Who are you and what role do books play in your life?

I wish you only asked me what role books play in my life, cause this whole ‘who are you’ business is freaking me out a bit. I’ve sat here staring at the screen for at least 15 minutes wondering just who the hell I am. You’ve got me thinking about things, heavy things, things that should have been kept deep in the darkest pits of my mind. Is the rest of the interview going to be like this? Christ.

I am a father first, writer second. Whenever I have time, I work on making my dream of opening the world’s first water-only (nothing else…at all) bar a reality.

Books play a significant role in my life. Without them, I wouldn’t need bookshelves. Without bookshelves, my room would be completely empty. They say your bedroom is a reflection of your mind and without bookshelves, it would appear that my mind is mostly empty space and echoes (which is an accurate representation of only part of my brain). Oh, and books tend to have amazing stories inside them.

 photo wp1.jpg
You read across the board; what were the last five books that made you go “Holy mackerel, this is certainly some supercalifragilisticexpialidocious shit that maybe I wish I’d written, Sammy!”?

The first one that comes to mind is The Alligators of Abraham by Robert Kloss. It’s a phenomenal book about a child’s experience during the American Civil War. His father goes off to fight, his mother dies, and the landscape is painted in such a way that it feels grounded in reality, yet somehow also completely surreal. Kloss’ voice is McCarthy/Faulkner-esque, but in 2nd person. Good stuff.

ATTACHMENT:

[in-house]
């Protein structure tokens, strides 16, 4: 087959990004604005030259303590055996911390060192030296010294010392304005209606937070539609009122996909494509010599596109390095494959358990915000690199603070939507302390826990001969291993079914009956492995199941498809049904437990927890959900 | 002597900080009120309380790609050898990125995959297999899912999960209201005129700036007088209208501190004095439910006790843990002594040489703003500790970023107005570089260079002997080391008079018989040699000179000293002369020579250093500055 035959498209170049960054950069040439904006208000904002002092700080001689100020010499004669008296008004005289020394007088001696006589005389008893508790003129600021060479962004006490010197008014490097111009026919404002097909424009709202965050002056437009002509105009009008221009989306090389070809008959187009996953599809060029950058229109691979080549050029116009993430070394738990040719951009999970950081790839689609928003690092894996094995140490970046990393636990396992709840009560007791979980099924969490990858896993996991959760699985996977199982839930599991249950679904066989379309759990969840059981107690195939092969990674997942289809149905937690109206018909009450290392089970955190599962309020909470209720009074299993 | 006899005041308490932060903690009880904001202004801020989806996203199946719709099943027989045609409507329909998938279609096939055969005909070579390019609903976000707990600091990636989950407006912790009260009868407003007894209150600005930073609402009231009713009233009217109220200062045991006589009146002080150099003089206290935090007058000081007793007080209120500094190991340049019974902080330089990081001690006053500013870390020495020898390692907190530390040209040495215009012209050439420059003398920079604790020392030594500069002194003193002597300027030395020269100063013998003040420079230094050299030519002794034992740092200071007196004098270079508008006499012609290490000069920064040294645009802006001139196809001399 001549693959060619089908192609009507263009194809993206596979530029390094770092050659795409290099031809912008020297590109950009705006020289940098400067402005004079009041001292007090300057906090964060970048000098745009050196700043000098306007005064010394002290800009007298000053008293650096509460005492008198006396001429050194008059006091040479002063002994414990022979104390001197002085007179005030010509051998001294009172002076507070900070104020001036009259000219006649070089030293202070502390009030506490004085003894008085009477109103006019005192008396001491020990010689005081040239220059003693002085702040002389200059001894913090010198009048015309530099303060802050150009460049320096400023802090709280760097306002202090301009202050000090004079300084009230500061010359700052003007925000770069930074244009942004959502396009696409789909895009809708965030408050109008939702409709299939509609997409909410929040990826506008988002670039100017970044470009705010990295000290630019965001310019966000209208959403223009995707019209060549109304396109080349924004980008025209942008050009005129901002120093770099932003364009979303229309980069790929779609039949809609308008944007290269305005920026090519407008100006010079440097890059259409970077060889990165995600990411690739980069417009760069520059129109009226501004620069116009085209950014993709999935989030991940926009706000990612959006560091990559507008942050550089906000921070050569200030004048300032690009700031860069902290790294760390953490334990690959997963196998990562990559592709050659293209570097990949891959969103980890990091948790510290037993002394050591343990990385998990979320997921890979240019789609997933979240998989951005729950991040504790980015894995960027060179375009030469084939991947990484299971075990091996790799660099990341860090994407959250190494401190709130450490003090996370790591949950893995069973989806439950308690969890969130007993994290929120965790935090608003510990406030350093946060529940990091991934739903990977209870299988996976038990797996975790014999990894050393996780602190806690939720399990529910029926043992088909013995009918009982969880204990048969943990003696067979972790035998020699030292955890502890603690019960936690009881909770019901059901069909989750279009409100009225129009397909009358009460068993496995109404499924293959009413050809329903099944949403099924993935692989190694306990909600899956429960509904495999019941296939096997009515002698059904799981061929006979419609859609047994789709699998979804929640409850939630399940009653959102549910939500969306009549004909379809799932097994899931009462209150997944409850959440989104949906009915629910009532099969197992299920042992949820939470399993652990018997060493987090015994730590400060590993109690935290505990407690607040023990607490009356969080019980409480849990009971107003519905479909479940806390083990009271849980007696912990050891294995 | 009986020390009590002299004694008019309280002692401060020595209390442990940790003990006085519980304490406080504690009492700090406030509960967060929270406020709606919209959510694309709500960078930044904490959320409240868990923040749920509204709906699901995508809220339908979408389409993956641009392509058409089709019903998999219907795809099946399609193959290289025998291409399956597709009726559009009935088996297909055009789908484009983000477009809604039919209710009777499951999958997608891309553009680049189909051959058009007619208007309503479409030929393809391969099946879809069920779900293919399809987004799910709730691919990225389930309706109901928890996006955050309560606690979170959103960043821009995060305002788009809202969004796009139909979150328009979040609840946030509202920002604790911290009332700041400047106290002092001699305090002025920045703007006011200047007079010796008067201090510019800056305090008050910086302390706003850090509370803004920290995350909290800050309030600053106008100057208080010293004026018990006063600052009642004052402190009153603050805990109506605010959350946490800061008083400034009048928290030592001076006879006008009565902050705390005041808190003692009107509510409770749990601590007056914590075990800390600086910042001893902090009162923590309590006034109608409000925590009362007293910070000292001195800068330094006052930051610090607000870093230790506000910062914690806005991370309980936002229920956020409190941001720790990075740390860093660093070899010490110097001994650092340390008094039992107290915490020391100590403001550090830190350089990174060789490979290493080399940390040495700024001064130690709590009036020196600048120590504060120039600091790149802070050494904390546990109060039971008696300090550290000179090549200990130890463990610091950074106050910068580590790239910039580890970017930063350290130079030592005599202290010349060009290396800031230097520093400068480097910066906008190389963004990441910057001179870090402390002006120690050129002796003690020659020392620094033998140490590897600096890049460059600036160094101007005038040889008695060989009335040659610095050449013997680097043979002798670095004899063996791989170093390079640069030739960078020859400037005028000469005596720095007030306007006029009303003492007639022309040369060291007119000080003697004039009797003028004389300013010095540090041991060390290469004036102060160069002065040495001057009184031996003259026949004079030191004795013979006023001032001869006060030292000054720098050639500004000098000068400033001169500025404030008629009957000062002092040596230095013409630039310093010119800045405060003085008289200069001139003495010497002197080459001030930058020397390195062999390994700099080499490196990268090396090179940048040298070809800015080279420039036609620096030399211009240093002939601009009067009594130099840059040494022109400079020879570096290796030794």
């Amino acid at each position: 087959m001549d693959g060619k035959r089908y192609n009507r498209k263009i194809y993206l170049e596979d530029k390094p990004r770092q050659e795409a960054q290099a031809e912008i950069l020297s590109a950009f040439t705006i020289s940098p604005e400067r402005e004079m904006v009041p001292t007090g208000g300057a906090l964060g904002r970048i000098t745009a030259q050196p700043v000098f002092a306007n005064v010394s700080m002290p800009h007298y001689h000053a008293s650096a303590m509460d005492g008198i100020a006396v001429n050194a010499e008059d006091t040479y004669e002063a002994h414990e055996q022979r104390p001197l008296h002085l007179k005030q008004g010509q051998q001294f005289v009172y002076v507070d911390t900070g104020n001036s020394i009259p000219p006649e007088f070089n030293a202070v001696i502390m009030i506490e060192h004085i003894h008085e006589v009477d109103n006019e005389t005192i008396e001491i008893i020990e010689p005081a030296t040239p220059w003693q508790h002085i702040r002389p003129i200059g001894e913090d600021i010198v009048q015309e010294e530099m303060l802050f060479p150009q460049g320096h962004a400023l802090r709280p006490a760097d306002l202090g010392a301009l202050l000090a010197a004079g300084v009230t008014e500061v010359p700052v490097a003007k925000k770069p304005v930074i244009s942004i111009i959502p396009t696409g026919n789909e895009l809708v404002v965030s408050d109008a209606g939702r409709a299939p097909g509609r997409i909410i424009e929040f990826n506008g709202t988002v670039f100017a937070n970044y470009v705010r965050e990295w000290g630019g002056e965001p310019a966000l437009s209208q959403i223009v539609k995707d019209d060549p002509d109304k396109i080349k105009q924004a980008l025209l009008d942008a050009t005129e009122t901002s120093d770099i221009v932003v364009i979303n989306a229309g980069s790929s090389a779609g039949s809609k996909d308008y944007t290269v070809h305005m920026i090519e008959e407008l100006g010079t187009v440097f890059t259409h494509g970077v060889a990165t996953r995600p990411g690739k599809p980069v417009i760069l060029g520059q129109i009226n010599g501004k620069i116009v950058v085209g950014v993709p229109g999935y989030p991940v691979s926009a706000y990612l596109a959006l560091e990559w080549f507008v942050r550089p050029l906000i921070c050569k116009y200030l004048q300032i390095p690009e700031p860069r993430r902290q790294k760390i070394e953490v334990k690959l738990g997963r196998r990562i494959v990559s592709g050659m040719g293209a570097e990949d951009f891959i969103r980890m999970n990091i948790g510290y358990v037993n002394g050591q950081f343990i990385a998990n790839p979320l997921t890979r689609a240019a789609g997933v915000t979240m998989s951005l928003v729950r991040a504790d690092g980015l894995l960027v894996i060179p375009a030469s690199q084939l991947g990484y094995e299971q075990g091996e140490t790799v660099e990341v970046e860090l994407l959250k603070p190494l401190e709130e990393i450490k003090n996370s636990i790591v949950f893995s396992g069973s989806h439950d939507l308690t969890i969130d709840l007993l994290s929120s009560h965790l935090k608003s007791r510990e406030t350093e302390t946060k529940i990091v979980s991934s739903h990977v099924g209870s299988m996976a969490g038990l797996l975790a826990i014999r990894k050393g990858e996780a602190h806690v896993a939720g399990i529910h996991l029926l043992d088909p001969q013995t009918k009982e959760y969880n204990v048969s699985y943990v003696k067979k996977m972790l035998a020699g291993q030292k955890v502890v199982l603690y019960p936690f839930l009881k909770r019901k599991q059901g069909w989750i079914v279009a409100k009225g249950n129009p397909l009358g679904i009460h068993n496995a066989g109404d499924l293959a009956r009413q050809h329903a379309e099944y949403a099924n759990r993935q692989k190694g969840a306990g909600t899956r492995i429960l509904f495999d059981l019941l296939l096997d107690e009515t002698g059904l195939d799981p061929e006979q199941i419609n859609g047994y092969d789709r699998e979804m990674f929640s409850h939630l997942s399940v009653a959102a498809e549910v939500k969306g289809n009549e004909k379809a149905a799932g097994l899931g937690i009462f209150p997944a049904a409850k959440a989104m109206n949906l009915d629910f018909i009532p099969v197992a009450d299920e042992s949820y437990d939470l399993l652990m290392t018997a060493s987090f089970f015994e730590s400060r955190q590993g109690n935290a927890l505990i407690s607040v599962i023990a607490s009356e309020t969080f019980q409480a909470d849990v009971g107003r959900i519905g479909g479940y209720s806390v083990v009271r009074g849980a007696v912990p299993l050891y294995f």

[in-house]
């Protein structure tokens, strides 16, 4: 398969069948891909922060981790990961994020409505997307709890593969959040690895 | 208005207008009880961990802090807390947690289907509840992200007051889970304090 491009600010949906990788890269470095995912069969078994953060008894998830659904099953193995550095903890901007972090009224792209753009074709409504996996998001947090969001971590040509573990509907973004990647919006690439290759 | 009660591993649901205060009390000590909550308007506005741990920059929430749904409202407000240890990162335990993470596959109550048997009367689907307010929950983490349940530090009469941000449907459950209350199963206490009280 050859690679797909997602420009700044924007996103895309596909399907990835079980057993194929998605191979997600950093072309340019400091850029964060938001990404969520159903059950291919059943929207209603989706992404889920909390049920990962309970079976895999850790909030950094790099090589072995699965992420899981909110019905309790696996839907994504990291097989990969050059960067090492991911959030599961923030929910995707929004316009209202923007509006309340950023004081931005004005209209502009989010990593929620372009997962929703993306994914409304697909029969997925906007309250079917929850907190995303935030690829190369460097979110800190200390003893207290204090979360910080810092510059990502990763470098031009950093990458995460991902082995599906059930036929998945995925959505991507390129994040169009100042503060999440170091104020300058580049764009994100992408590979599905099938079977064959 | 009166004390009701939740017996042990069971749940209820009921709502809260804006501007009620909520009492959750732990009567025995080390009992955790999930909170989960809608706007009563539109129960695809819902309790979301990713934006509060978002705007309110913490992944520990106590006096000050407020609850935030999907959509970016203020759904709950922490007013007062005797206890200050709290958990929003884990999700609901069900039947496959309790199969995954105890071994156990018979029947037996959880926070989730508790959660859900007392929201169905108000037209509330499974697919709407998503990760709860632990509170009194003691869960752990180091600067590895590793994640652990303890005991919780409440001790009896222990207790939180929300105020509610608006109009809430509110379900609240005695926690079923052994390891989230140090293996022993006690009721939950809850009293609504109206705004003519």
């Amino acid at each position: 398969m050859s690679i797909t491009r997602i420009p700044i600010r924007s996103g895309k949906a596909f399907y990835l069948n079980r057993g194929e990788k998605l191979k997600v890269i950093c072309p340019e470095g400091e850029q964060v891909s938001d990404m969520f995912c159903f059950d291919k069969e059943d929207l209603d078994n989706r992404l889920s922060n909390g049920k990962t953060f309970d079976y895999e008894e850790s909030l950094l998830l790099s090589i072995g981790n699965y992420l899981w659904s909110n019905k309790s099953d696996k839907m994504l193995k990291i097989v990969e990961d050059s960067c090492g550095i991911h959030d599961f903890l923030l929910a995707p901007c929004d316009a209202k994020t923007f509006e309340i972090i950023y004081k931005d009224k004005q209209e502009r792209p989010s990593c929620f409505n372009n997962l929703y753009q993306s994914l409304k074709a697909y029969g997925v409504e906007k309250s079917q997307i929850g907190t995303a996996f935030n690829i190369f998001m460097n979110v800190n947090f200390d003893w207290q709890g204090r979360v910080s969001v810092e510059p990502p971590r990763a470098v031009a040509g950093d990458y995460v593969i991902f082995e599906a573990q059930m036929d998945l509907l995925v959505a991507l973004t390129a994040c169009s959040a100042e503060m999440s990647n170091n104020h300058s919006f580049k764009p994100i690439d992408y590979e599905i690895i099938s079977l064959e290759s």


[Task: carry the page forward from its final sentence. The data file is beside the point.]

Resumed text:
The second super-cali-docious book would have to be Burn Down the House and Everyone In It by Zachary T Owen. It’s a phenomenal collection of horror stories – some funny, some completely fucked up and scary. I get bored reading horror pretty easily, but that wasn’t the case at all here. Owen has a unique voice that I feel horror desperately needs. It’s difficult to find original ideas in that genre anymore, but Owen has a whole book of them. Hopefully he’ll one day have many books of them.

The third…David Cronenberg’s Consumed. I loved it. I’ve been a longtime fan of his films and this novel is everything I expected it to be and more. Deformed penis!

Fourth would have to be Pincher Martin by William Golding. I adore Golding’s writing. I enjoyed this book as much as I enjoyed Lord of the Flies. I’m surprised I don’t hear more people talking about this book. It’s wild, surreal, and had me flipping pages until there were no more left to flip. There is a second title to this book, and it’s a nice little tease: The Two Deaths of Christopher Martin. Keep it in mind while reading the book.

Last one: Child of God by Cormac McCarthy (or really any book by Cormac McCarthy). This one is brutal, man. For those of you that have read it, you know why this book is incredible. For those of you that haven’t read it, there are no words, other than McCarthy’s, that can accurately describe what’s in store for you when you read this novel. You’re going to feel all kinds of feels and think all kinds of thinks. A brilliant piece of literature.

 photo wp2.jpg

I think there’s a WP3 mythos already out there. Do you agree? (Note: if you disagree, you’re wrong.)